J.ophthalmol.(Ukraine).2019;5:30-36.

 

http://doi.org/10.31288/oftalmolzh201953036

Received: 01 October 2019; Published: 30 October 2019

Features of social and psychological adjustment in visually impaired adolescents

O.I. Vlasova1, Dr Sc (Psychology), Prof.; V.I. Podshyvalkina2, Dr Sc (Psychology), Prof.; N.V. Rodina2, Dr Sc (Psychology), Prof.; K.L. Miliutina1, Dr Sc (Psychology), Assoc Prof.; A.M. Lovochkina1, Dr Sc (Psychology), Prof

1 Taras Shevchenko National University of Kyiv; Kyiv (Ukraine)

2 Mechnikov National University of Odesa; Odesa (Ukraine)

E-mail: nvrodinaod@gmail.com

TO CITE THIS ARTICLE: Vlasova OI, Podshivalkina VI, Rodina NV, Miliutina KL, Liovochkina AM. Features of social and psychological adjustment in visually impaired adolescents. J.ophthalmol.(Ukraine).2019;5:30-36.  http://doi.org/10.31288/oftalmolzh201953036

 

Background: While considering the issues of the socialization of visually impaired children, we feel it is important to note that the conditions under which they develop depend on adverse childhood experiences and whether they attend and/or live in a residential school that negatively affects adolescent’s social and psychological adaptability. The problem of research on the personality development in these children is that it is difficult to separate the secondary defect developing due to reduced efficiency of the visual system from the impact of a specific developmental setting. Depending on the severity of visual impairment and whether the parental family is problem free, in Ukraine, visually impaired children usually attend a residential school, a non-residential school for visually impaired children, or a mainstream school, and are raised in the respective developmental setting. This is why it is important to determine which of these settings is most appropriate for the personality development of a visually impaired child.

Purpose: To identify the impact of socialization setting of residential school, non-residential school for visually impaired children, or mainstream school and adverse childhood experiences on the adaptability of visually impaired adolescents.

Materials and Methods: Ninety-five visually impaired adolescents of 15 or 16 were included in this study. Of these, 32 adolescents attended a special residential school for visually impaired children and lived there, 30 attended this school but lived with their parental family, and 33 attended mainstream schools. The study was conducted with the use of the Adverse Childhood Experience (ACE) Questionnaire as modified by one of the authors; the Rogers and Diamond Psychological Adaptation Inventory, Wasserman Social Frustration Inventory, Spielberger's State-Trait Anxiety Inventory for Adults, and Multilevel Personal Adaptability Inventory (MLPAI).

Results: Using the Rogers and Diamonds Inventory, we found significant differences (Kruskal Wallis test at the level of 0.05) in adaptability, self-perception, perception and emotional comfort between groups. In addition, trait anxiety was negatively correlated with adaptability (r= -0.755, p=0.000, Spielberger Inventory) in children attending and living at the residential school. There were negative correlations of health satisfaction and social frustration (as assessed by the Wasserman Inventory) with maladjustment, non-self-acceptance, emotional discomfort, self-control and escapism as accessed by the Rogers and Diamonds Inventory (all these correlations were significant at levels of 0.005 and 0.001). For the MLPAI, the level of orientation towards moral norms of society points to the role of family upbringing in the moral development of the child, and was correlated (r= 0.461 at the level of 0.01) with health satisfaction. For the modified ACE Questionnaire, all subjects reported a history of several (three to eight) hospitalizations, with the incidence and duration of hospitalizations depending on the eye disease and the potential for disease correction. Squared chi test found significant differences between groups. The level of adverse childhood experiences was positively correlated with anxiety (+0.652) and negatively correlated with emotional comfort (-0.746) and adaptability (-0.528), but no significant correlation was found with other indices. The presence of parents’ antisocial behavior worsened behavioral regulation (-0.697) and orientation towards moral norms of society (-0.586).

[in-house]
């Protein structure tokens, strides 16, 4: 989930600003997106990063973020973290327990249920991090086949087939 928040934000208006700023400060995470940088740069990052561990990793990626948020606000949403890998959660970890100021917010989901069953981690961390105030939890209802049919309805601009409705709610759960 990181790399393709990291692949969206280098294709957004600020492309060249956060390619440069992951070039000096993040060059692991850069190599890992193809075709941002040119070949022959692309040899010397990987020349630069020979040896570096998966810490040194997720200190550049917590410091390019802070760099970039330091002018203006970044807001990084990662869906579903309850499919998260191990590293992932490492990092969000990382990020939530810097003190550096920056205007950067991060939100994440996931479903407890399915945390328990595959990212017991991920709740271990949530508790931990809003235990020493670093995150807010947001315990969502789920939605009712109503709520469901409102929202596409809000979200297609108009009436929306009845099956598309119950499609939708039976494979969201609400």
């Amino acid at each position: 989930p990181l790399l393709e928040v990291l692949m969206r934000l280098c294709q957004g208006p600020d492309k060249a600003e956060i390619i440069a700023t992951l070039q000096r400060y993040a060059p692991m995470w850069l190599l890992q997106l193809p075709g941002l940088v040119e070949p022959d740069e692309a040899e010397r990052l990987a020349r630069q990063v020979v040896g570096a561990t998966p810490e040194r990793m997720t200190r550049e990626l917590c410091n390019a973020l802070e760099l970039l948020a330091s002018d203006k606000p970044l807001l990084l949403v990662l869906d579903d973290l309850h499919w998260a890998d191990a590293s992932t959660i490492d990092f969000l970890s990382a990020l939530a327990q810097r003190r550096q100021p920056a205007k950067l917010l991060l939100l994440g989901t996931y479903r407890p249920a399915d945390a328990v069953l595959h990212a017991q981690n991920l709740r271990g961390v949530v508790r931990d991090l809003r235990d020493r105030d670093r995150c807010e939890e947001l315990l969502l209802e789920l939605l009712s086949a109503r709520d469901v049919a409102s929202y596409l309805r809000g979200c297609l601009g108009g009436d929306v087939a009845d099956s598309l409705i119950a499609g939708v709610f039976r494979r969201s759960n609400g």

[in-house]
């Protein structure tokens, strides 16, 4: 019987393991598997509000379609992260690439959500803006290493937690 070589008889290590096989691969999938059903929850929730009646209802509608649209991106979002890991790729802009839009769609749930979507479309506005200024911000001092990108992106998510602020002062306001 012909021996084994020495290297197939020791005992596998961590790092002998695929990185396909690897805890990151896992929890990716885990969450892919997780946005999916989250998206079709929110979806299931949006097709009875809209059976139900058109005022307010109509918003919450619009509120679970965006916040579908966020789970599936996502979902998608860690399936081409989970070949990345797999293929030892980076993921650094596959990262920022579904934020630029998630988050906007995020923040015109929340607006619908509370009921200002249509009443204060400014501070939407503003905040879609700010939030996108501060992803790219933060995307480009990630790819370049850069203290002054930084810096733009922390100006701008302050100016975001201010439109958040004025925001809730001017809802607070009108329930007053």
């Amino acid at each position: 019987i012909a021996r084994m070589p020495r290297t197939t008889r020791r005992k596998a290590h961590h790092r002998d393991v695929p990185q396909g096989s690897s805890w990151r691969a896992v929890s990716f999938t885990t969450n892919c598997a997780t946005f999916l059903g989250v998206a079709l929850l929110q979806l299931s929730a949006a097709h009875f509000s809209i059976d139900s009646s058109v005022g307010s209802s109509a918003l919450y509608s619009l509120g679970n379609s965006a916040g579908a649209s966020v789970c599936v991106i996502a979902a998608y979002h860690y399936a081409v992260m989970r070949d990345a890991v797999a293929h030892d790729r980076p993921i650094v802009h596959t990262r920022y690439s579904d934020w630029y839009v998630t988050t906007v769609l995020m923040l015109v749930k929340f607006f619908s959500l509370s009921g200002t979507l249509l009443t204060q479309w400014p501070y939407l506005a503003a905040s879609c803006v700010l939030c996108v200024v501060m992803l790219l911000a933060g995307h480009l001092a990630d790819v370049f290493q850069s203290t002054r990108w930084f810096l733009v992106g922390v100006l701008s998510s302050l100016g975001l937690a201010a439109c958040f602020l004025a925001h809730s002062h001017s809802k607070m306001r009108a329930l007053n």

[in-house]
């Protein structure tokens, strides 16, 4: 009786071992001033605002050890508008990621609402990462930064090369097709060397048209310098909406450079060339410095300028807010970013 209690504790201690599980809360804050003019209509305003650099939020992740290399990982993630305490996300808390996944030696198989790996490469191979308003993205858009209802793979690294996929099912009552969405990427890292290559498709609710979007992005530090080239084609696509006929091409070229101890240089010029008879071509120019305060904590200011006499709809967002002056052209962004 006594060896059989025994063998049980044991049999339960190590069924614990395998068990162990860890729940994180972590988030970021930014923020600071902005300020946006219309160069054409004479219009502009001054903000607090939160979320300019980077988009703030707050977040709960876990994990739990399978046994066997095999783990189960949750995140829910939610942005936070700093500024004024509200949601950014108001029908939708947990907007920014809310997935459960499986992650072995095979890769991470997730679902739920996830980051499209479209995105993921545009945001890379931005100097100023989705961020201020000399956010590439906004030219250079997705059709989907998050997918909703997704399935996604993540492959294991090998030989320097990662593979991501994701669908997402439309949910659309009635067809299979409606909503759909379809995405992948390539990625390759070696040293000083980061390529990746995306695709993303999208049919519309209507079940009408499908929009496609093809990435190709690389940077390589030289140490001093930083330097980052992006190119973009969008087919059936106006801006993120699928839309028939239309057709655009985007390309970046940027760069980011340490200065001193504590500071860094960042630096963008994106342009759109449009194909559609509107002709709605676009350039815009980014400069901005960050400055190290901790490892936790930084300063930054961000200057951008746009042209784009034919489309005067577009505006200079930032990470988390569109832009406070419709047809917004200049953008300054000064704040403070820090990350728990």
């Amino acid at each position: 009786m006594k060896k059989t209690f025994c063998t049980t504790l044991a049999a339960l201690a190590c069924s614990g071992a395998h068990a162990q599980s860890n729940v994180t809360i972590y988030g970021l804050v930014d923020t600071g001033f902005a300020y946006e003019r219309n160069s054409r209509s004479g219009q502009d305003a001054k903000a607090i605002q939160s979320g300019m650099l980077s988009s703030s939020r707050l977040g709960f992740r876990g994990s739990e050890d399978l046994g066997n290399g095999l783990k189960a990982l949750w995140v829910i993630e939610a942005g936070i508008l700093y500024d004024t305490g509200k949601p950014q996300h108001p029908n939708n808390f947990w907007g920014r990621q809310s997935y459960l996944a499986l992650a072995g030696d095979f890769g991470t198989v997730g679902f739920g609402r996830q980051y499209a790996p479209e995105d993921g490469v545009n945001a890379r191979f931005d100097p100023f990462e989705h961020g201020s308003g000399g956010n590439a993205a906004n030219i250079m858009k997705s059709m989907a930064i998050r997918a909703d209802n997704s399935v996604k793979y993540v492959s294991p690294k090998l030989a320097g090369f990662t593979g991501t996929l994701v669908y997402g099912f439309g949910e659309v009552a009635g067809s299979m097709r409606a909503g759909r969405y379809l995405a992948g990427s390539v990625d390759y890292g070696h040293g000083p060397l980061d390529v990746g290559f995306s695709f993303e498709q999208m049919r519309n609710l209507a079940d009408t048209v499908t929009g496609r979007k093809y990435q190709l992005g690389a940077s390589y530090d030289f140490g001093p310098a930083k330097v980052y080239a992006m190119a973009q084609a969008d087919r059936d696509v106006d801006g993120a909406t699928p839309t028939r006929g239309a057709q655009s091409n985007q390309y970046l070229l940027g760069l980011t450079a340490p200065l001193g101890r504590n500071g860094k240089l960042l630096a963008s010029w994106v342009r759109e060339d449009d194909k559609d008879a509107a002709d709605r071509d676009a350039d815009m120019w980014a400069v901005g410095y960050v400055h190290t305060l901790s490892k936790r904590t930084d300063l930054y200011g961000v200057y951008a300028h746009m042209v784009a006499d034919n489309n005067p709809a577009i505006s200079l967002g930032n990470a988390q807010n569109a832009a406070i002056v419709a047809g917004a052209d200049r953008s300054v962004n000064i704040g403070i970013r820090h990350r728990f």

Introduction

The problem of research on the personality development in visually impaired children is that it is difficult to separate the secondary defect developing due to reduced efficiency of the visual system from the impact of a specific developmental setting. Depending on the severity of visual impairment and whether the parental family is problem is problem free, in Ukraine, visually impaired children usually attend a residential school, a non-residential school for visually impaired children, or a mainstream school, and are raised in the respective developmental setting. This is why it is important to determine which of these settings is most appropriate for the personality development in a visually impaired child. It has been reported [1;2] that biological and social factors have an effect on the personality development of a visually impaired adolescent. In addition, psychosocial problems of visually impaired individuals do not disappear with childhood [3], and visually impaired adult individuals experience difficulties in initiating or maintaining an adequate family relationship. Therefore, little is known on the way in which adverse childhood experiences and residential school setting influence social and psychological adaptability of visually impaired adolescents.

The purpose of this study was to identify the impact of socialization setting of residential school, non-residential school for visually impaired children, or mainstream school and adverse childhood experiences on the adaptability of visually impaired adolescents.

Materials and Methods

Ninety-five visually impaired adolescents of 15 or 16 were included in this study. Of these, 32 adolescents attended a special residential school for visually impaired children and lived there, 30 attended this school but lived with their parental family, and 33 attended mainstream schools. The study was conducted with the use of the Adverse Childhood Experience (ACE) Questionnaire as modified by Miliutina [4]. The original ACE Questionnaire [5] was adapted to the requirements of the current study due to the following reasons: (1) it contains only 10 questions, and any of these may be related to various types of violence, and, (2) it is targeted at individuals above 18 years of age, whereas our study involved individuals aged 15 or 16. In the modified ACE Questionnaire, different types of violent and adverse events are accounted for separately. Some additional questions are related to physical restraint school bullying, and history of severe disease requiring hospitalization. These changes were made taking into account the features of visually impaired adolescents.